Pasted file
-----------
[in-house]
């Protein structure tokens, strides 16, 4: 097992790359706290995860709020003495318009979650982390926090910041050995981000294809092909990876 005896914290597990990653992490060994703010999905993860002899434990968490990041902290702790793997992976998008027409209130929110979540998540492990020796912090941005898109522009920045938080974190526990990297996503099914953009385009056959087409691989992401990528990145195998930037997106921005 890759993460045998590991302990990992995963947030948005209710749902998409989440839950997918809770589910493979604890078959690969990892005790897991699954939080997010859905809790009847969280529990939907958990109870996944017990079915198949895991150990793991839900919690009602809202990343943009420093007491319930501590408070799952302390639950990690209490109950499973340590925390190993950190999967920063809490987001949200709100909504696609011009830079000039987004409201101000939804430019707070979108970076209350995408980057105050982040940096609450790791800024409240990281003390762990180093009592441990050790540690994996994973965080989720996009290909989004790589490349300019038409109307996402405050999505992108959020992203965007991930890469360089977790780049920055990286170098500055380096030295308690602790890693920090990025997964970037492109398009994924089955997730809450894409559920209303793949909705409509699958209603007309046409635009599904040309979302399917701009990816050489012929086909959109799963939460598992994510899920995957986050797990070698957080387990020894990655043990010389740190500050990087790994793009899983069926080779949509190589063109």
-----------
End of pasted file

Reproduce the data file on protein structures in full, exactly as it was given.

[in-house]
């Protein structure tokens, strides 16, 4: 097992790359706290995860709020003495318009979650982390926090910041050995981000294809092909990876 005896914290597990990653992490060994703010999905993860002899434990968490990041902290702790793997992976998008027409209130929110979540998540492990020796912090941005898109522009920045938080974190526990990297996503099914953009385009056959087409691989992401990528990145195998930037997106921005 890759993460045998590991302990990992995963947030948005209710749902998409989440839950997918809770589910493979604890078959690969990892005790897991699954939080997010859905809790009847969280529990939907958990109870996944017990079915198949895991150990793991839900919690009602809202990343943009420093007491319930501590408070799952302390639950990690209490109950499973340590925390190993950190999967920063809490987001949200709100909504696609011009830079000039987004409201101000939804430019707070979108970076209350995408980057105050982040940096609450790791800024409240990281003390762990180093009592441990050790540690994996994973965080989720996009290909989004790589490349300019038409109307996402405050999505992108959020992203965007991930890469360089977790780049920055990286170098500055380096030295308690602790890693920090990025997964970037492109398009994924089955997730809450894409559920209303793949909705409509699958209603007309046409635009599904040309979302399917701009990816050489012929086909959109799963939460598992994510899920995957986050797990070698957080387990020894990655043990010389740190500050990087790994793009899983069926080779949509190589063109």